TORONTO - Women of South Asian descent are more likely to be diagnosed with breast cancer in its later stages compared to the general population, while women of Chinese ethnicity tend to be diagnosed when the disease is at an early stage, an Ontario study has found.
Given that Canadians have equal access to health services, the findings suggest programs to promote screening and early diagnosis among South Asian women should take into account cultural factors that may be roadblocks to seeking timely care, the researchers say.
"There's an education issue," said medical oncologist Dr. Ophira Ginsburg, a scientist at the Women's College Research Institute in Toronto, which led the study.
"If you're from a country where there is no preventive care in general, you go to the doctor if you're very ill.... You may never have met somebody who's survived cancer, (so) a pervasive belief that cancer is a death sentence would not be surprising."
In South Asian countries such as India, Bangladesh, Pakistan and Sri Lanka, breast cancer and cancer in general are often taboo subjects. There is also often a sense of fatalism associated with the disease, said Ginsburg, who has also worked in Bangladesh.
The study, published Monday in the journal Current Oncology, used the Ontario cancer registry to identify more than 41,000 Ontario women diagnosed with breast cancer between 2005 and 2010. Of those, 1,304 were of Chinese descent and 705 were South Asian.
Researchers found South Asian women were more likely be diagnosed when their breast cancer had already spread to lymph nodes or to other parts of the body — called stage II to stage IV malignancies — which can carry a worse prognosis.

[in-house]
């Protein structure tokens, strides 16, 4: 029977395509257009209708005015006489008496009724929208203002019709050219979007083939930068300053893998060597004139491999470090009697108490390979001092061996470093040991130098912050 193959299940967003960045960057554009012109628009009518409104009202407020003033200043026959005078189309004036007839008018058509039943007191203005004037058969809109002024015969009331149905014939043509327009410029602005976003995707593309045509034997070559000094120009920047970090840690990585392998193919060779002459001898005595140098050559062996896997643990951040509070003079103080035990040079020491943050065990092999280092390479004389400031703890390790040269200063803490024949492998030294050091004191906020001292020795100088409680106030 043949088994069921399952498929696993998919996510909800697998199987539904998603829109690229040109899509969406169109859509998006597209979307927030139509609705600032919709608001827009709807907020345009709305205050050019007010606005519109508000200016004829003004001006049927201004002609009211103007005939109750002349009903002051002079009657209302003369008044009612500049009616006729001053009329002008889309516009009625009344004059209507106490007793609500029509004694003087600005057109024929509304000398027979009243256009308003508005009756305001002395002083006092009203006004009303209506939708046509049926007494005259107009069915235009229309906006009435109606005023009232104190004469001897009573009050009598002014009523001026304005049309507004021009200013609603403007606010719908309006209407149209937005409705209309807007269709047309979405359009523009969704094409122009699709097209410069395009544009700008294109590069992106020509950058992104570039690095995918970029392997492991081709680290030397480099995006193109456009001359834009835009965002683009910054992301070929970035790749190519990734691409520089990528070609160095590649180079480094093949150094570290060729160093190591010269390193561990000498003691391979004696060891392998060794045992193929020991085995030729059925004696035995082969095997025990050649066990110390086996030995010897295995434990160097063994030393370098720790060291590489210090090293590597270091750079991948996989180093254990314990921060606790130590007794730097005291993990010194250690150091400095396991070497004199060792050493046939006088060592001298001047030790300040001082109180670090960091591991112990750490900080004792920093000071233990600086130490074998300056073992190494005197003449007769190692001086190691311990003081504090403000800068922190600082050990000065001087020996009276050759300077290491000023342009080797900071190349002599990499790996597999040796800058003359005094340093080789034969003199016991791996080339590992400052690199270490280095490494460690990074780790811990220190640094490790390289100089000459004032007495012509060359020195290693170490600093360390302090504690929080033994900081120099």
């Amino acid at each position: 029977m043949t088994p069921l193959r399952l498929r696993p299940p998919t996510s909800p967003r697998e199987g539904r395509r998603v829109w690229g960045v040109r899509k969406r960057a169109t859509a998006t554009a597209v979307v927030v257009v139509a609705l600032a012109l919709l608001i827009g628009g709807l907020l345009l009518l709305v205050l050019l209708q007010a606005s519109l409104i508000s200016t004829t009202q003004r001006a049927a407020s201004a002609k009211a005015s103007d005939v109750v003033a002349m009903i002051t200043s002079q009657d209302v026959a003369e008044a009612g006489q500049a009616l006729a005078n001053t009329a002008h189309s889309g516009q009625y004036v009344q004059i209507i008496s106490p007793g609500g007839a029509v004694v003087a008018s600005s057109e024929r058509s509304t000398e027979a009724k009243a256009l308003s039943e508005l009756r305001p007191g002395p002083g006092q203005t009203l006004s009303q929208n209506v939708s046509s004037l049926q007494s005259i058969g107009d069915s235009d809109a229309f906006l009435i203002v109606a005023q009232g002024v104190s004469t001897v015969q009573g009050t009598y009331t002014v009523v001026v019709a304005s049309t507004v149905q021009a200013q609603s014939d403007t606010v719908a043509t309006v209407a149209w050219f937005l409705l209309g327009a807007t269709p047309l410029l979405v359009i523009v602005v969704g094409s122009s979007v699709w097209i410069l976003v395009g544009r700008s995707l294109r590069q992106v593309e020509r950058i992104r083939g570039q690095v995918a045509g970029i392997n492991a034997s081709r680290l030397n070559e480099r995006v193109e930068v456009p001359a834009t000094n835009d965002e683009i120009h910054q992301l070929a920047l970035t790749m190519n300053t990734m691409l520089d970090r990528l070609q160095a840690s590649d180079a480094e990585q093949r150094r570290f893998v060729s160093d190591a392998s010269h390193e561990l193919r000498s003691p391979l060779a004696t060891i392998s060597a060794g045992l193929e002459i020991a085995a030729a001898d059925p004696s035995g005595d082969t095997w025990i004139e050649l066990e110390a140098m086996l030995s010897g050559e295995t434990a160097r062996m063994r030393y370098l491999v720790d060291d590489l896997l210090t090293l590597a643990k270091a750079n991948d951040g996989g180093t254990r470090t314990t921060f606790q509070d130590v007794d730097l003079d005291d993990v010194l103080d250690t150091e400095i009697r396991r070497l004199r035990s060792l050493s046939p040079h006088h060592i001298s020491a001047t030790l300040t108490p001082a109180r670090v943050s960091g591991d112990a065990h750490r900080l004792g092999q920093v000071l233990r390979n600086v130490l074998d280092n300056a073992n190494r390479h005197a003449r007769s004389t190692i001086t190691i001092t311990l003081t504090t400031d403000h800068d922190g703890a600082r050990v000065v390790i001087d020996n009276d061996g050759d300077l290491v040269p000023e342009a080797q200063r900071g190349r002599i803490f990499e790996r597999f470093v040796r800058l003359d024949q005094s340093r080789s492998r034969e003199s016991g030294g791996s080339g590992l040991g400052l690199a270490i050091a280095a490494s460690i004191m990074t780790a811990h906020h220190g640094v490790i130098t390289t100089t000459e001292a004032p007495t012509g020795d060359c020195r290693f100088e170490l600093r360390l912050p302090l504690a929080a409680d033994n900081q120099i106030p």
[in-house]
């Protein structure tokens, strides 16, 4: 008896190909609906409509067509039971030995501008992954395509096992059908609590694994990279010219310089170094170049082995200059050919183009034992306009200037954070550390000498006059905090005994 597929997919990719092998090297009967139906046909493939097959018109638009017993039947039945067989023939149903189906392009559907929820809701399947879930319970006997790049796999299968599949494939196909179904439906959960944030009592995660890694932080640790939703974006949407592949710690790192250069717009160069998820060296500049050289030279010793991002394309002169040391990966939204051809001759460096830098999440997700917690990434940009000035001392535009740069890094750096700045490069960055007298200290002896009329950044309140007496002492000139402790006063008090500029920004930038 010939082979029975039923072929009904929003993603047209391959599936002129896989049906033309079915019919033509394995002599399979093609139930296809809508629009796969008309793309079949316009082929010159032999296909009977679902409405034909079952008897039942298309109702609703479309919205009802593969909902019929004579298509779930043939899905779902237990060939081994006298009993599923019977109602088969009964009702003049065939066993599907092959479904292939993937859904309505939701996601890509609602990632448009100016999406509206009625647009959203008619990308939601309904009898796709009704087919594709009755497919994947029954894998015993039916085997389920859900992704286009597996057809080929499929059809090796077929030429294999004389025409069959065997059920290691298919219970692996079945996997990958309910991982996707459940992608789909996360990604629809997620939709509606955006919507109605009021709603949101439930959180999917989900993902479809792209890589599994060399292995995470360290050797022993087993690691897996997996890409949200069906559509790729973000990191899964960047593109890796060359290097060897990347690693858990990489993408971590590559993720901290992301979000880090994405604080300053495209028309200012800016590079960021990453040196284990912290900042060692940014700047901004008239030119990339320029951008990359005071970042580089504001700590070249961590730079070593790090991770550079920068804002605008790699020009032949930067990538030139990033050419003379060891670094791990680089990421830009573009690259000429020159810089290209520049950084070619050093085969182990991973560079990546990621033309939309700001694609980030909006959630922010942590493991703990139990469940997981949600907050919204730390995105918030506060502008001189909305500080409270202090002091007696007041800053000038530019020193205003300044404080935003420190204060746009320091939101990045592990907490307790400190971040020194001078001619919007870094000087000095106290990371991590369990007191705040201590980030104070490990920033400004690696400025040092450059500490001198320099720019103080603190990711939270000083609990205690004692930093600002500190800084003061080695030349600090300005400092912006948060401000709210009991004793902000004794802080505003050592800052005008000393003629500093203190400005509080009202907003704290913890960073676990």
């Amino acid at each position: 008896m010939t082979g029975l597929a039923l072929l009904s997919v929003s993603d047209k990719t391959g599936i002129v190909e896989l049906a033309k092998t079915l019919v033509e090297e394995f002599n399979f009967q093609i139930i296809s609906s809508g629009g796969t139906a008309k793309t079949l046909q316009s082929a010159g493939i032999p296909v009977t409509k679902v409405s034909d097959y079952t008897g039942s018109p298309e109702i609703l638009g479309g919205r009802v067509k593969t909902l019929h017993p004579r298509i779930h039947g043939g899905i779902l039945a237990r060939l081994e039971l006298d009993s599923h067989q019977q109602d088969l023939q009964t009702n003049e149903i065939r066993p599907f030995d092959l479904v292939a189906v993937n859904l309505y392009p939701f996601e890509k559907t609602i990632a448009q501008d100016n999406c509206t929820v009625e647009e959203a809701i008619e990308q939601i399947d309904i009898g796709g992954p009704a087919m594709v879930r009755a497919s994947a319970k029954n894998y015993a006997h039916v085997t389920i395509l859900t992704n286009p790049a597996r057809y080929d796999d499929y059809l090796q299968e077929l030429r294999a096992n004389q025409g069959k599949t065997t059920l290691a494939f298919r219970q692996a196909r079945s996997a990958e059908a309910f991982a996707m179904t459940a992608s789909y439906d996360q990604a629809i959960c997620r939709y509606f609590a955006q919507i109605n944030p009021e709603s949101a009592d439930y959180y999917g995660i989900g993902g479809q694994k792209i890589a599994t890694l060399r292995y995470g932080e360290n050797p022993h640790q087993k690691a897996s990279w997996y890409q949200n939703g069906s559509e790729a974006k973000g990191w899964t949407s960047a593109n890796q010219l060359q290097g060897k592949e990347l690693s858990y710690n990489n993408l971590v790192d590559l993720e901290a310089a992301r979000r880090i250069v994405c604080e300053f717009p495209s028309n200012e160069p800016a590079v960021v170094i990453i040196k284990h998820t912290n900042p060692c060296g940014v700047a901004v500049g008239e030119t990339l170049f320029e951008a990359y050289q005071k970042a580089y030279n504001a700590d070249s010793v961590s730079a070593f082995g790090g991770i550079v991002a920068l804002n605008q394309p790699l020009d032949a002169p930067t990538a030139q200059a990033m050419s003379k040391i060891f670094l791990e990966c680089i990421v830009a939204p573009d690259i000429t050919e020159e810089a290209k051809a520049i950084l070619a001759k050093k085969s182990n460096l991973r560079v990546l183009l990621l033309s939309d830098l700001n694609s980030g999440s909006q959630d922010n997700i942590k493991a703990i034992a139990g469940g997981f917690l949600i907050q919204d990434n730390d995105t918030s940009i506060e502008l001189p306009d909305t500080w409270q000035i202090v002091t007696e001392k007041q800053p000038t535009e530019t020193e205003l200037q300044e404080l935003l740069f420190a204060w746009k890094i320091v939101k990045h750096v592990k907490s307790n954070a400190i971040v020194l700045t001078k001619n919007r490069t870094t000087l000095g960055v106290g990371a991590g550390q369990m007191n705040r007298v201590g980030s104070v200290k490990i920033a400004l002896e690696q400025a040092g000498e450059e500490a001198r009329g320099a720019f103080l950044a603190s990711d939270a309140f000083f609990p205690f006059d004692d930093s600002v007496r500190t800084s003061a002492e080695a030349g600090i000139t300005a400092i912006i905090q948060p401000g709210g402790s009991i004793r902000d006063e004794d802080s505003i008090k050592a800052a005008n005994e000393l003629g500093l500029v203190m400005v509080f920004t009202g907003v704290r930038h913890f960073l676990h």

"What we were surprised to see was that the Chinese women in Ontario ... were more likely to be diagnosed with the smallest kind of tumours that are lymph-node negative — what we call stage I — than the average breast cancer patient in the province," said Ginsburg.
"And when we directly compared Chinese versus South Asian, we really saw a difference."
In a previous study, the research team asked women from South Asian communities in Ontario what factors prevented them from seeking care.
One reason given was a cultural sense of collectivism, Ginsburg said, "that a woman's value is more about assisting in the family's prosperity and development and health and well-being, as opposed to 'It's about me and I deserve it,' which is more of a North American or Western mindset."
"We're starting to look at these factors that the women from the communities are speaking about and finding better ways to enhance our health messaging, including to the men in the family," she said.
In an accompanying editorial, Dr. Aisha Lofters of St. Michael's Hospital in Toronto says the study has identified a health inequity among South Asian women that must be addressed in both Ontario and across Canada.
Canadians of South Asian descent are the largest visible minority in the country, followed by those of Chinese ethnicity. In 2013, 20 per cent of permanent residents who had immigrated to Canada came from a South Asian country.
"The authors have described a health inequality in stage at breast cancer diagnosis for South Asian women in Ontario — an inequality that certainly has the potential to be unnecessary and avoidable, unfair and unjust," Lofters writes.
"Now it falls to the oncology community — that is, to clinicians, researchers and policy makers — to act."
Ginsburg said Chinese-Canadians were among the first ethnic groups in Ontario to be targeted with culture-sensitive health promotion campaigns, and that may be reflected in the earlier-stage breast cancer diagnoses among this population of women.
"So it's very important that we tailor our recommendations and act in a more informed and nuanced manner, together with South Asian community agencies and with Cancer Care Ontario, to find what messaging works best," she said.
"Does that mean we will see more of this, earlier presentation, in the future in the South Asian community? We hope so."
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